Monday, May 28, 2007

Memorial Day

(from a message list that I'm on, as I walk to Rivendell - more on that later)

Today is Memorial Day (in the US), a day to honor and remember those who have fought and fallen in battle - and hopefully to look beyond what any of us thinks of any particular situation and honor and remember those that served. Tolkien was keenly aware of the loss that comes in war, having served in World War I and lost most of his best friends in the process. There is glory in war in LOTR, but also death and loss, and no victory is complete because of that loss. The dead are to be remembered, and not forgotten.

From Return of the King, "The Battle of the Pelennor Fields":

No few had fallen, renowned or nameless, captain or soldier; for it was a great battle and the full count of it no tale has told. So long afterward a maker in Rohan said in his song of the Mounds of Mundberg:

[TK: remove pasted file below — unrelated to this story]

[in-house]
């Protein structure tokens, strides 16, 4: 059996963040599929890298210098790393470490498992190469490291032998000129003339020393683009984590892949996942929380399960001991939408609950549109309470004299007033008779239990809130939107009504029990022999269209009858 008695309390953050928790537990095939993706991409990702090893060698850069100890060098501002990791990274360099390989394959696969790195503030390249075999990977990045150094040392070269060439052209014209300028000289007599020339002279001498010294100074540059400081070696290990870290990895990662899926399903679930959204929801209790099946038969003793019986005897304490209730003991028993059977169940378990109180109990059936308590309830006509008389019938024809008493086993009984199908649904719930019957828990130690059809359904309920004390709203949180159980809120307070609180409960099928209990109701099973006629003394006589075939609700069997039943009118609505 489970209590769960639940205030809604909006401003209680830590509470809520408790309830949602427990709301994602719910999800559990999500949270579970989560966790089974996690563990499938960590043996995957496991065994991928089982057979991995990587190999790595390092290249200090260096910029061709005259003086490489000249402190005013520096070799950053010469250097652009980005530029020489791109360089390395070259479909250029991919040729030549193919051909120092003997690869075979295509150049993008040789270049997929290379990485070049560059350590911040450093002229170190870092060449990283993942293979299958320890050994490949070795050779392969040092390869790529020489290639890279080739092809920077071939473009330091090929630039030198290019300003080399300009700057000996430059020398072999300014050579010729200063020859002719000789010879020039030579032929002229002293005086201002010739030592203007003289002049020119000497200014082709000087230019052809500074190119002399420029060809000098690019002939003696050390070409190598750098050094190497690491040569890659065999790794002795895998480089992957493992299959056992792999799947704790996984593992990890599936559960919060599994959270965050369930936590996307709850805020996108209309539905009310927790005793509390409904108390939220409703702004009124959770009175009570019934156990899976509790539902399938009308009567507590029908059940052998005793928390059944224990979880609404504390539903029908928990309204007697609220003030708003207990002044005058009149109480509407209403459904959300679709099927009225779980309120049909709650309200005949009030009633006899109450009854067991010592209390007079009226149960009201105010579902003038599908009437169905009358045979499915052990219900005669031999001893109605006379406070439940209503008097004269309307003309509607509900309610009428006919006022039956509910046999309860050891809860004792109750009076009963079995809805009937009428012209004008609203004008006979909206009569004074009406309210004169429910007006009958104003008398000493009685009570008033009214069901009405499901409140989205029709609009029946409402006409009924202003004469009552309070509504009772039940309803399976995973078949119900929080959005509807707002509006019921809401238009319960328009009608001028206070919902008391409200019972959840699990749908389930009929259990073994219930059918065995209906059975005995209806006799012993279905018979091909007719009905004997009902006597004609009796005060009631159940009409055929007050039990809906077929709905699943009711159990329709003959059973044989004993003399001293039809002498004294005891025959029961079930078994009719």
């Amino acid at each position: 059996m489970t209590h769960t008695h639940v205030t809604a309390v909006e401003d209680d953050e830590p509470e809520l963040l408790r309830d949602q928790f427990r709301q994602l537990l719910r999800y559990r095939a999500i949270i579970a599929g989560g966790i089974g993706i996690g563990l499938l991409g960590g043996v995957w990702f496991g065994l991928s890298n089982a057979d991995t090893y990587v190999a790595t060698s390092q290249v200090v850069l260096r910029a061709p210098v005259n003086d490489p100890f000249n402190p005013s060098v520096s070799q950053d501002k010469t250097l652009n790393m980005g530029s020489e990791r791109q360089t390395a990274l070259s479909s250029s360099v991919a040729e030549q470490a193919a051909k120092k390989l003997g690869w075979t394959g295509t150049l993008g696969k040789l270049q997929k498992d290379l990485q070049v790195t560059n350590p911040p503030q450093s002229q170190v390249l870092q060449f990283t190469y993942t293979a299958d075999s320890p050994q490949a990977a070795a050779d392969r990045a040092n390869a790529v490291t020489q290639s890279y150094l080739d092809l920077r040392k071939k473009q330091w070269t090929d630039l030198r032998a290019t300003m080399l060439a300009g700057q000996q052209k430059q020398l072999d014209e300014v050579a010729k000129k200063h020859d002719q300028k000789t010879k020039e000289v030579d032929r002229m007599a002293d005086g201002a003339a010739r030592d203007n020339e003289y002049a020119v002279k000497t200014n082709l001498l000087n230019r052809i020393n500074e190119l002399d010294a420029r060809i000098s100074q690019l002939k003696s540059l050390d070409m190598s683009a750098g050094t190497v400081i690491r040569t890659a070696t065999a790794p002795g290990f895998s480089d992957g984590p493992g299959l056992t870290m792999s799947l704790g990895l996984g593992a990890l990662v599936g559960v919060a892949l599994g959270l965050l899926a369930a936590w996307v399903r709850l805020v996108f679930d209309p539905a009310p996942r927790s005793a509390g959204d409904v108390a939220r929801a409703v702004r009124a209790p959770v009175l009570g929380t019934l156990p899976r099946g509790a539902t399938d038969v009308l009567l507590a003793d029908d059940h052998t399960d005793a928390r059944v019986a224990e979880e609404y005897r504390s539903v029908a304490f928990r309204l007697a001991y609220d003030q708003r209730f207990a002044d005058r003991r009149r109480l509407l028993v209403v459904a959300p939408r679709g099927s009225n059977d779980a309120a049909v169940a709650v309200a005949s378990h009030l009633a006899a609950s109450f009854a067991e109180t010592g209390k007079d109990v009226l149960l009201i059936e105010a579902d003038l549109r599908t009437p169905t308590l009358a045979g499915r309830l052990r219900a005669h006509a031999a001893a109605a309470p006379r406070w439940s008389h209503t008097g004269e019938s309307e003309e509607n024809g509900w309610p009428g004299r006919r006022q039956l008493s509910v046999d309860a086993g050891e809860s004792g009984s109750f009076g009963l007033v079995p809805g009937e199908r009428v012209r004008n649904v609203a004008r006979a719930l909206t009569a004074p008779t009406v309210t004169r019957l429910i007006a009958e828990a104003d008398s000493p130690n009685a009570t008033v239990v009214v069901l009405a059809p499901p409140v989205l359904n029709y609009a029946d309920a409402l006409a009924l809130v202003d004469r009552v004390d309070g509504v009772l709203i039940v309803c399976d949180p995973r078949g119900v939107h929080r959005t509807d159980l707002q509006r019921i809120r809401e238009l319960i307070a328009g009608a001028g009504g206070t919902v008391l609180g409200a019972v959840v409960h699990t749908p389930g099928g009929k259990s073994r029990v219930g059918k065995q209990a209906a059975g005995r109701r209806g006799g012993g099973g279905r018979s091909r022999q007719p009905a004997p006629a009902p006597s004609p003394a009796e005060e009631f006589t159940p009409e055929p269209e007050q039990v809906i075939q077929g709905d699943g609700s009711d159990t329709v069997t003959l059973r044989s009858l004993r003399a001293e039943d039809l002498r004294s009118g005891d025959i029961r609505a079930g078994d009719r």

We heard of the horns in the hills ringing,
the swords shining in the South-kingdom.
Steeds went striding to the Stoningland
as wind in the morning. War was kindled.
There Theoden fell, Thengling mighty,
to his golden halls and green pastures
in the Northern fields never returning,
high lord of the host. Harding and Guthlaf,
Dunhere and Deorwine, doughty Grimbold,
Herefara and Herubrand, Horn and Fastred,
fought and fell there in a far country:
in the Mounds of Mundburg under mould they lie
with their league-fellows, lords of Gondor.
Neither Hirluin the Fair to the hills by the sea,
nor Forlong the old to the flowering vales
ever, to Arnach, to his own country
returned in triumph; nor the tall bowmen,
Derufin and Duilin, to their dark waters,
meres of Morthond under mountain-shadows.
Death in the morning and at day's ending
lords took and lowly. Long now they sleep
under grass in Gondor by the Great River.
Grey now as tears, gleaming silver,
red then it rolled, roaring water:
foam dyed with blood flamed at sunset;
as beacons mountains burned at evening;
red fell the dew in Rammas Echor.